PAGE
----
Panama Canal Updates: Good News, Bad News

October is turning out to be a month filled with news and developments for the Panama Canal. From expansion setbacks to potential delays, and securing fresh funding and setting new tonnage records, there’s both bad and good news for this 100-year-old icon of shipping and engineering.

The Panama Canal, a waterway connecting the Atlantic and Pacific Oceans, was officially opened in August of 1914 – making it over 100 years old. The waterway would provide a vital shortcut for many ships along the course of its tumultuous history, which includes a past plagued by a revolution, riots, and over 25,000 worker deaths across its years of construction. 13,000 to 14,000 ships still go through the canal annually, yielding about $1.8 billion in toll fees, and it is currently undergoing a $5.25 billion expansion project to accommodate larger cargo vessels.

The Panama Canal Expansion Project, however, is not without its own problems and setbacks. Already in delay, it has recently suffered a problem during condition testing, when a localized leak was revealed on the concrete sill of one of the expanded locks (see related article, “Cracks and Leaks on The Panama Canal Expansion”). Late this September, it was announced that the cause was determined to be insufficient steel reinforcement. The contractor, Grupo Unidos por el Canal, S.A. (“GUPC”) will be addressing the issue by reinforcing not just the problem area, but other sills as a preventive measure. The completion date for the project, said to be over 90% done, is still targeted for April, 2016. Reports indicate legal action may considered by authorities, in the event that there are further delays on the opening.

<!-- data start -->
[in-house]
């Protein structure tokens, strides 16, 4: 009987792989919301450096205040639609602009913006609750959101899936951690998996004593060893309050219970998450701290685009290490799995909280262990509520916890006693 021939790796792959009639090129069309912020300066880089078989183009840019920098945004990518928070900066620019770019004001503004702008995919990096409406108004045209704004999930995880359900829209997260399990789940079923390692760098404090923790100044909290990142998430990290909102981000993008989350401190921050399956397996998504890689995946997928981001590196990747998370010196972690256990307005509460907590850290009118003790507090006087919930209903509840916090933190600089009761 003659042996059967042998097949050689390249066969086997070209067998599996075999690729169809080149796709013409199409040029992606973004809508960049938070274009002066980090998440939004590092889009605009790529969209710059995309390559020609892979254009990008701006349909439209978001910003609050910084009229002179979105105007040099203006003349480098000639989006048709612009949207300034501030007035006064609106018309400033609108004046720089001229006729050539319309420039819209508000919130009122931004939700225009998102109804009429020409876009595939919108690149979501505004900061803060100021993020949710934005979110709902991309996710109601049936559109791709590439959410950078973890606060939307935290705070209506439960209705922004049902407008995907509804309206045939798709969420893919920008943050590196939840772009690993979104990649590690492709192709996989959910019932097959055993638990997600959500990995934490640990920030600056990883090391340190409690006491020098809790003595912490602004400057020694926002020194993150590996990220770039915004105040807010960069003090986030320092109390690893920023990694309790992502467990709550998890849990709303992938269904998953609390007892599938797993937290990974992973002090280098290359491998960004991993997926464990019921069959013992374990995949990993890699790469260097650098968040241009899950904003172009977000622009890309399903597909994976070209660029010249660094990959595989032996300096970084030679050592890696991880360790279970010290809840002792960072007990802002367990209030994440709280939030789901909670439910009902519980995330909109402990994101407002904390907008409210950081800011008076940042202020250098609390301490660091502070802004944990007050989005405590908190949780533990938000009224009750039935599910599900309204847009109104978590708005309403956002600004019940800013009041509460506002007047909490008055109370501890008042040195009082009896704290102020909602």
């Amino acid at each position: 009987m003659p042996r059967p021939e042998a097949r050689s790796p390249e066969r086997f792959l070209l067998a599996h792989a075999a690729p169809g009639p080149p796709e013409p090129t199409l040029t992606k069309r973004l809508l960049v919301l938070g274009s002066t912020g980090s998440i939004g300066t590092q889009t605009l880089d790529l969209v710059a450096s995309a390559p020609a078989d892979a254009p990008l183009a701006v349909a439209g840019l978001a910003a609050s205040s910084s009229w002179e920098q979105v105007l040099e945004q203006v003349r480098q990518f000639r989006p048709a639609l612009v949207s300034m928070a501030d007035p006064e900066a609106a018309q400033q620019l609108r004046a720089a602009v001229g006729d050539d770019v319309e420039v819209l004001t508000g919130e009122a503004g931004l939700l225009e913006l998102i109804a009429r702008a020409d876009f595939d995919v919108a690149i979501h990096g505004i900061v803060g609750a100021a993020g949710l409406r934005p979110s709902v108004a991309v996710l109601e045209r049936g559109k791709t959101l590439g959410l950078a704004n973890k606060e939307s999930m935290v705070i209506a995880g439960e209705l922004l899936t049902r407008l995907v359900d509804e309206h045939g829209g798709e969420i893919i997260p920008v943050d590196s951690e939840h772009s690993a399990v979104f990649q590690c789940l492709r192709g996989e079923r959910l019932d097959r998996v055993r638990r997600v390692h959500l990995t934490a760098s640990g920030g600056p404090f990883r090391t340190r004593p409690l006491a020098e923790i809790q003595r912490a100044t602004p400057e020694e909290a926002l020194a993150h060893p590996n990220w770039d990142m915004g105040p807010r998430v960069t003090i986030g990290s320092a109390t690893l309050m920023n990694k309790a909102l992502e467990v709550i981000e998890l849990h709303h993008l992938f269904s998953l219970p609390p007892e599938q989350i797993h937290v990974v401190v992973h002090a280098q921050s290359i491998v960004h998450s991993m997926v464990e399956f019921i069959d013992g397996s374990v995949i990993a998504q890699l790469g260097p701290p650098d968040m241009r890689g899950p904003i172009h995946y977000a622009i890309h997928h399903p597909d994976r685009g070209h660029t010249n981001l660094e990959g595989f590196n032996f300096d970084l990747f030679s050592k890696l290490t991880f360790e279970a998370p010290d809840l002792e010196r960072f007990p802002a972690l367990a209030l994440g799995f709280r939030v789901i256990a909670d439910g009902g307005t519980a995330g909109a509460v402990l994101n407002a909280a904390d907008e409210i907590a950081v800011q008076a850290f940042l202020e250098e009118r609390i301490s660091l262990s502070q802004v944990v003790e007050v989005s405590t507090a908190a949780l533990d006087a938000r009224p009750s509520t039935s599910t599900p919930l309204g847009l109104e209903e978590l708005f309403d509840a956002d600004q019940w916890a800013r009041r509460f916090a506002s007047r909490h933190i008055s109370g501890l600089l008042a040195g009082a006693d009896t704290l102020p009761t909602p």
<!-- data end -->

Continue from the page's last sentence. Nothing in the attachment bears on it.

In other news, the Panama Canal Authority (“ACP”) managed to raise $450 million to fund a third bridge over the Canal, via an international bond offering. This marks the ACP’s first such international offering. The continuing relevance of the Canal is driven home not just by expansion projects and flows of funding, but also by setting a new tonnage record. In fiscal year 2015 (from October, 2014 to September, 2015), 340.8 million Panama Canal Universal System Tonnage (“PC/UMS”) went through it, 4.3% up from the previous year and blowing past its previous, 2012 record of 333.7 million PC/UMS tons.

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“Cause of Panama Canal Leak Identified.” The Maritime Executive, 30 Sep 2015. Web. 12 Oct 2015.

“GUPC: Weak Steel Reinforcement Caused Panama Canal Leak.” World Maritime News, 01 Oct 2015. Web. 12 Oct 2015.

Labrut, Michele. “Panama Canal records historical tonnage.” Seatrade Maritime News, XX Oct 2015. Web. 12 Oct 2015.

Nix, Elizabeth. “7 Fascinating Facts About the Panama Canal.”, 15 Aug 2014. Web. 12 Oct 2015.

“Panama Canal Authority Completes USD 450M Bond Offering.” World Maritime News, 02 Oct 2015. Web. 12 Oct 2015.

“Panama Canal Authority issues update on leaks in new lock.” MarineLog, 30 Sep 2015. Web. 12 Oct 2015.

“Panama Canal Mulls Legal Action Over Construction Troubles.” Ship & Bunker, 12 Oct 2015. Web. 12 Oct 2015.

“Panama Canal Sets Tonnage Record.” The Maritime Executive, 09 Oct 2015. Web. 12 Oct 2015.

Weise, Neil. “Panama Canal chief says expanded locks will open in April despite leaks.”, 07 Oct 2015. Web. 12 Oct 2015.